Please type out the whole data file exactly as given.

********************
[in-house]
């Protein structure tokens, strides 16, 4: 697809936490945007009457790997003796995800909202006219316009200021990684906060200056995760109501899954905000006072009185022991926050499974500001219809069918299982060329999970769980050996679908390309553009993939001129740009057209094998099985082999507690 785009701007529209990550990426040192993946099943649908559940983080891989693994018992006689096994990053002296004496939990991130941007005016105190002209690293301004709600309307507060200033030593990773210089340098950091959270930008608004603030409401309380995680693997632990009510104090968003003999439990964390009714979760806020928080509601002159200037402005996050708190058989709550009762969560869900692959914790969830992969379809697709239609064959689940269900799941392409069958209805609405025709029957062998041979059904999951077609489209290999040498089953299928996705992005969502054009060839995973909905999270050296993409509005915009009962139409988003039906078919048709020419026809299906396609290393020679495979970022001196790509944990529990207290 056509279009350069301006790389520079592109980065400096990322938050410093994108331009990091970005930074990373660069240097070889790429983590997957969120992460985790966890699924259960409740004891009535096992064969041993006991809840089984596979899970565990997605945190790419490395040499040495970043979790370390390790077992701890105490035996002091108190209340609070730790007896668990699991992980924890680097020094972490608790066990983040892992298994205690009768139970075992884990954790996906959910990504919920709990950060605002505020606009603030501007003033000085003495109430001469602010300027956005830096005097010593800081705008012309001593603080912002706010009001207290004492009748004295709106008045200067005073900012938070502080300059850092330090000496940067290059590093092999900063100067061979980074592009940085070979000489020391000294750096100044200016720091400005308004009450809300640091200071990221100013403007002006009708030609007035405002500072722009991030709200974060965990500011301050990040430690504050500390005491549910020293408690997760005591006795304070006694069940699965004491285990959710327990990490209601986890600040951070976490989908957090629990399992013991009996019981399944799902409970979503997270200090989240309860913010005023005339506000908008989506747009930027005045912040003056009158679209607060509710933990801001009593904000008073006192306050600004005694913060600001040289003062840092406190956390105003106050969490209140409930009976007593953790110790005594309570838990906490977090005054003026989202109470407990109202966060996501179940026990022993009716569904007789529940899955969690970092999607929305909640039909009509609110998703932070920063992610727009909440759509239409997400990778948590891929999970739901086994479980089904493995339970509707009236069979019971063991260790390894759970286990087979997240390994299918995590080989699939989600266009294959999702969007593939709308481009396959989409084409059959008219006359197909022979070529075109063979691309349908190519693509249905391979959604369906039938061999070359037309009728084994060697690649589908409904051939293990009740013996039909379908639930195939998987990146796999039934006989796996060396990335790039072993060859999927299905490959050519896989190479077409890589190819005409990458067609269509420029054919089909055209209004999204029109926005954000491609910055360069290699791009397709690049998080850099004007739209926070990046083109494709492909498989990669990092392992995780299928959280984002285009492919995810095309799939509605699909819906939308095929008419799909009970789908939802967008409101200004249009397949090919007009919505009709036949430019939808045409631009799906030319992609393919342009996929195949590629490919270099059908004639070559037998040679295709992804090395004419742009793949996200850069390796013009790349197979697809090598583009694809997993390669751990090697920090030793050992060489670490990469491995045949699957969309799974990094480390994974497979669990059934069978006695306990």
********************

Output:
[in-house]
């Protein structure tokens, strides 16, 4: 697809936490945007009457790997003796995800909202006219316009200021990684906060200056995760109501899954905000006072009185022991926050499974500001219809069918299982060329999970769980050996679908390309553009993939001129740009057209094998099985082999507690 785009701007529209990550990426040192993946099943649908559940983080891989693994018992006689096994990053002296004496939990991130941007005016105190002209690293301004709600309307507060200033030593990773210089340098950091959270930008608004603030409401309380995680693997632990009510104090968003003999439990964390009714979760806020928080509601002159200037402005996050708190058989709550009762969560869900692959914790969830992969379809697709239609064959689940269900799941392409069958209805609405025709029957062998041979059904999951077609489209290999040498089953299928996705992005969502054009060839995973909905999270050296993409509005915009009962139409988003039906078919048709020419026809299906396609290393020679495979970022001196790509944990529990207290 056509279009350069301006790389520079592109980065400096990322938050410093994108331009990091970005930074990373660069240097070889790429983590997957969120992460985790966890699924259960409740004891009535096992064969041993006991809840089984596979899970565990997605945190790419490395040499040495970043979790370390390790077992701890105490035996002091108190209340609070730790007896668990699991992980924890680097020094972490608790066990983040892992298994205690009768139970075992884990954790996906959910990504919920709990950060605002505020606009603030501007003033000085003495109430001469602010300027956005830096005097010593800081705008012309001593603080912002706010009001207290004492009748004295709106008045200067005073900012938070502080300059850092330090000496940067290059590093092999900063100067061979980074592009940085070979000489020391000294750096100044200016720091400005308004009450809300640091200071990221100013403007002006009708030609007035405002500072722009991030709200974060965990500011301050990040430690504050500390005491549910020293408690997760005591006795304070006694069940699965004491285990959710327990990490209601986890600040951070976490989908957090629990399992013991009996019981399944799902409970979503997270200090989240309860913010005023005339506000908008989506747009930027005045912040003056009158679209607060509710933990801001009593904000008073006192306050600004005694913060600001040289003062840092406190956390105003106050969490209140409930009976007593953790110790005594309570838990906490977090005054003026989202109470407990109202966060996501179940026990022993009716569904007789529940899955969690970092999607929305909640039909009509609110998703932070920063992610727009909440759509239409997400990778948590891929999970739901086994479980089904493995339970509707009236069979019971063991260790390894759970286990087979997240390994299918995590080989699939989600266009294959999702969007593939709308481009396959989409084409059959008219006359197909022979070529075109063979691309349908190519693509249905391979959604369906039938061999070359037309009728084994060697690649589908409904051939293990009740013996039909379908639930195939998987990146796999039934006989796996060396990335790039072993060859999927299905490959050519896989190479077409890589190819005409990458067609269509420029054919089909055209209004999204029109926005954000491609910055360069290699791009397709690049998080850099004007739209926070990046083109494709492909498989990669990092392992995780299928959280984002285009492919995810095309799939509605699909819906939308095929008419799909009970789908939802967008409101200004249009397949090919007009919505009709036949430019939808045409631009799906030319992609393919342009996929195949590629490919270099059908004639070559037998040679295709992804090395004419742009793949996200850069390796013009790349197979697809090598583009694809997993390669751990090697920090030793050992060489670490990469491995045949699957969309799974990094480390994974497979669990059934069978006695306990």